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    Understanding CLIL as an innovation
    (Zakład Filologii Angielskiej: Wydział Pedagogiczno-Artystyczny Uniwersytetu im. Adama Mickiewicza w Kaliszu, 2011) Kiely, Richard
    Content and Language Integrated Learning (CLIL) initiatives in schools have become widespread across Europe and beyond in the last decade or so. Drivers for this include the role of English as the language of international economic activity, media and culture, belief in the value of early start and meaning-focussed instruction in foreign language learning, and a policy posi-tion which promotes a multilingual Europe. In many contexts, CLIL initiatives are local: teachers and educational leaders with assistance from teacher ed-ucators and experts in universities establish programmes, which are then shaped by available resources, human and material. While the commitment, enthusiasm and energy for CLIL at classroom and school levels are essential requirements for educational innovation, they may not, in the longer term be enough for sustainability and ongoing development. This paper examines the implementation of CLIL as an innovation and identifies some issues where wider policy support and coordination may be useful. It draws on the findings of an evaluation study of a CLIL project implemented in four coun-tries, and identifies issues and ways forward for an effective strategy for CLIL in terms of foreign language learning, subject learning, and positive learning experiences for every child.
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    “They can achieve their aims without native skills in the field of work or studies”: Hungarian students’ views on English as a lingua franca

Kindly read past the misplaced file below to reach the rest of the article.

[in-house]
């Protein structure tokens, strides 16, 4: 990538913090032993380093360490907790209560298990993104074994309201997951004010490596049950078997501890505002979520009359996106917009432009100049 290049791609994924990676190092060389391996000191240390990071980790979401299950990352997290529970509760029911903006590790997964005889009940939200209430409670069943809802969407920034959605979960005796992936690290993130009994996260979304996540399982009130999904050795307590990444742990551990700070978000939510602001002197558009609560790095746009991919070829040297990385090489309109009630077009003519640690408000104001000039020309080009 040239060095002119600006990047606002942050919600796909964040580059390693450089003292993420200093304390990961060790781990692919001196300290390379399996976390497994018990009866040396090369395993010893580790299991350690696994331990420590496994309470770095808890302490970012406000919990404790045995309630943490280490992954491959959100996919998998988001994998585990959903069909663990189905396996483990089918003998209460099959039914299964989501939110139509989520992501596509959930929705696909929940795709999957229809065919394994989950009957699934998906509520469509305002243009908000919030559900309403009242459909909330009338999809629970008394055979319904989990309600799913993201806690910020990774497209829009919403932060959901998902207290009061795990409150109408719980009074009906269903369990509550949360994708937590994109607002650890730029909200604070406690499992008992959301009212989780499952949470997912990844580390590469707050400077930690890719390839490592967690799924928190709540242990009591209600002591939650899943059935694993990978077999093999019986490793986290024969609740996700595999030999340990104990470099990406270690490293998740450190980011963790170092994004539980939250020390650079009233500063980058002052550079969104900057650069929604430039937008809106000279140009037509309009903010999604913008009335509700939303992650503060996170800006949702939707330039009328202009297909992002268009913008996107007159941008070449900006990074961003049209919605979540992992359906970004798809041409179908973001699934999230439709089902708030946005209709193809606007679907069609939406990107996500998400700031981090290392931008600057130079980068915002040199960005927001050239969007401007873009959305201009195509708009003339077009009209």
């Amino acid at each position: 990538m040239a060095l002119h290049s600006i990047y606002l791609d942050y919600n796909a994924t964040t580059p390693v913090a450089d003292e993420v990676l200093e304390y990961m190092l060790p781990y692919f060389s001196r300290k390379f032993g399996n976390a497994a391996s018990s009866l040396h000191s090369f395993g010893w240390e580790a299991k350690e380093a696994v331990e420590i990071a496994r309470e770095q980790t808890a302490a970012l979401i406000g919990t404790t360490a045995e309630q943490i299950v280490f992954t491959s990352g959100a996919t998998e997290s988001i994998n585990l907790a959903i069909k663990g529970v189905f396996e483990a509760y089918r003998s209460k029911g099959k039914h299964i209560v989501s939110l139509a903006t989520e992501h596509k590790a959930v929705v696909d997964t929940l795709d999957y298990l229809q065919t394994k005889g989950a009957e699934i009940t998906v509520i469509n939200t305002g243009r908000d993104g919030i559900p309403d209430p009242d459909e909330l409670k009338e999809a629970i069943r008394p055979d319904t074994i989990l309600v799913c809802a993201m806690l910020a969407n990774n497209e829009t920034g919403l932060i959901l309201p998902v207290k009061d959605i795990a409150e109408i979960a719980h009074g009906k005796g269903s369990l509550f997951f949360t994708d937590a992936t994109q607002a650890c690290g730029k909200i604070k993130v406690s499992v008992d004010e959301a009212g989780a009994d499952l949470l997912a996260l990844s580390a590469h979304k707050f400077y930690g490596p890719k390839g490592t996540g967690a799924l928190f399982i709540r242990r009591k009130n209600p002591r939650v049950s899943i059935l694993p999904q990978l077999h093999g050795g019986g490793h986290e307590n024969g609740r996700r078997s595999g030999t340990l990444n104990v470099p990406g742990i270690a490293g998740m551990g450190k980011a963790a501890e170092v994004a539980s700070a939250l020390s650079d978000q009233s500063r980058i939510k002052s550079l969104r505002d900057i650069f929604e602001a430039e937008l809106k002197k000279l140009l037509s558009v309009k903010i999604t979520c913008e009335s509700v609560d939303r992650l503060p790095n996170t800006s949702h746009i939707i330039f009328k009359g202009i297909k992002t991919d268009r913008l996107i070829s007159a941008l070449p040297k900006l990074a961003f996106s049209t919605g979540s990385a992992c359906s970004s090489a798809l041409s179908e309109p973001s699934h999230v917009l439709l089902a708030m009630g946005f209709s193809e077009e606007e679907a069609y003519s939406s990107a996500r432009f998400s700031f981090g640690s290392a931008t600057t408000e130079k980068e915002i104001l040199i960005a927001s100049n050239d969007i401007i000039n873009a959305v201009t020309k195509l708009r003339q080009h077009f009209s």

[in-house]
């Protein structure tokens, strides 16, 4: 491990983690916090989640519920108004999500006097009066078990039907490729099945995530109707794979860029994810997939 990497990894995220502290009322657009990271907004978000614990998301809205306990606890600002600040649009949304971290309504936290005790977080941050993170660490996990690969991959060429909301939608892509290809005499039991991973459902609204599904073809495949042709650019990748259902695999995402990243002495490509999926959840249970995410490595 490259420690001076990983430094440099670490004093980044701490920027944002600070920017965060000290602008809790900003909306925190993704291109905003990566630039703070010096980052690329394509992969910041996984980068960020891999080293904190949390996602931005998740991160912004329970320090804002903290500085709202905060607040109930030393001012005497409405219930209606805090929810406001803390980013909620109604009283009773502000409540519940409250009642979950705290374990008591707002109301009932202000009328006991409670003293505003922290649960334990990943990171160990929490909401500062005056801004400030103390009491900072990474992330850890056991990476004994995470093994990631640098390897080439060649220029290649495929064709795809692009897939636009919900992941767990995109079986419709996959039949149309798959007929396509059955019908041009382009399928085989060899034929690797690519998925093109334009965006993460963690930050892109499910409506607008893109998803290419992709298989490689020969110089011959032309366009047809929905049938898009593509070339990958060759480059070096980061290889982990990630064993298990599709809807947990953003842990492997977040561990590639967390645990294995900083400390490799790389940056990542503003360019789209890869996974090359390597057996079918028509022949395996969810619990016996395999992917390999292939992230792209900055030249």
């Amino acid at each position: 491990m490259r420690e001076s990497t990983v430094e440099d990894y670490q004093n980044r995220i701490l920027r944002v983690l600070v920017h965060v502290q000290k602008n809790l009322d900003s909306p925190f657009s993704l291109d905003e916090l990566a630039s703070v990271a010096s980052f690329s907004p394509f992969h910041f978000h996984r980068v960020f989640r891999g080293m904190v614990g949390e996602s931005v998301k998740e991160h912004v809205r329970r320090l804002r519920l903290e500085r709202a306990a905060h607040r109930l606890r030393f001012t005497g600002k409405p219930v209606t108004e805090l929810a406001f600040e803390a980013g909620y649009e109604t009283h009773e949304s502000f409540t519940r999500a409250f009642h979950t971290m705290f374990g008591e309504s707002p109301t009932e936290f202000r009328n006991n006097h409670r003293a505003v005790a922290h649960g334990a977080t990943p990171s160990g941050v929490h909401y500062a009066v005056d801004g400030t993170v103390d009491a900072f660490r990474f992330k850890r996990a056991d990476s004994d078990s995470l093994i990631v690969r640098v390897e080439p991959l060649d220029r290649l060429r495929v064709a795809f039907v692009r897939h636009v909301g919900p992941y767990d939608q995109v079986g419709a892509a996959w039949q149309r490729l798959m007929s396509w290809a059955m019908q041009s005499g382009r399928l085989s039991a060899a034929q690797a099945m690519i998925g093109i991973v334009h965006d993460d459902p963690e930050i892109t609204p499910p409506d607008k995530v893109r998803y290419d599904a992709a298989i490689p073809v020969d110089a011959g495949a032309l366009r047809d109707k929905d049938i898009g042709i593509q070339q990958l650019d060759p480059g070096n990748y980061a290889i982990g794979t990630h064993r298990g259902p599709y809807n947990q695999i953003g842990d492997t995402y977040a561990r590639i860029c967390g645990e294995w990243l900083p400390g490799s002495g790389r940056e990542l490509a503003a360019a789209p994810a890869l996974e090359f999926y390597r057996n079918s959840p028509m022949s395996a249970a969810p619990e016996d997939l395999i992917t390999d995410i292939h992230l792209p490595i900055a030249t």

(Zakład Filologii Angielskiej: Wydział Pedagogiczno-Artystyczny Uniwersytetu im. Adama Mickiewicza w Kaliszu, 2011) Kontra, Edit H.; Csizér, Kata
    Despite the fact that there is a growing body of research on the characteris-tics and use of English as a lingua franca (ELF) in Europe, there are relatively few studies aimed at investigating the ways in which language learners voice their opinions about ELF and how they see ELF impacting their own learning. Therefore, the aim of the present study is to find out what English language majors (and ELF users) think about ELF. In order to get an insiders’ perspec-tive on the issue, 250 one-paragraph argumentative essays on the necessity of learning to speak like a native or using ELF were analyzed for their con-tent. The main results show the investigated sample’s predictable though not unanimous preference for prestigious native varieties. More pertinent to this article is that in spite of this preference the students demonstrate a definite awareness of ELF expressed in a large number of statements ac-knowledging the worldwide importance of knowing English and that today English is used by far more non-native than native speakers of the language. Though not all our research participants favor the use of ELF, many of them see it as a necessity.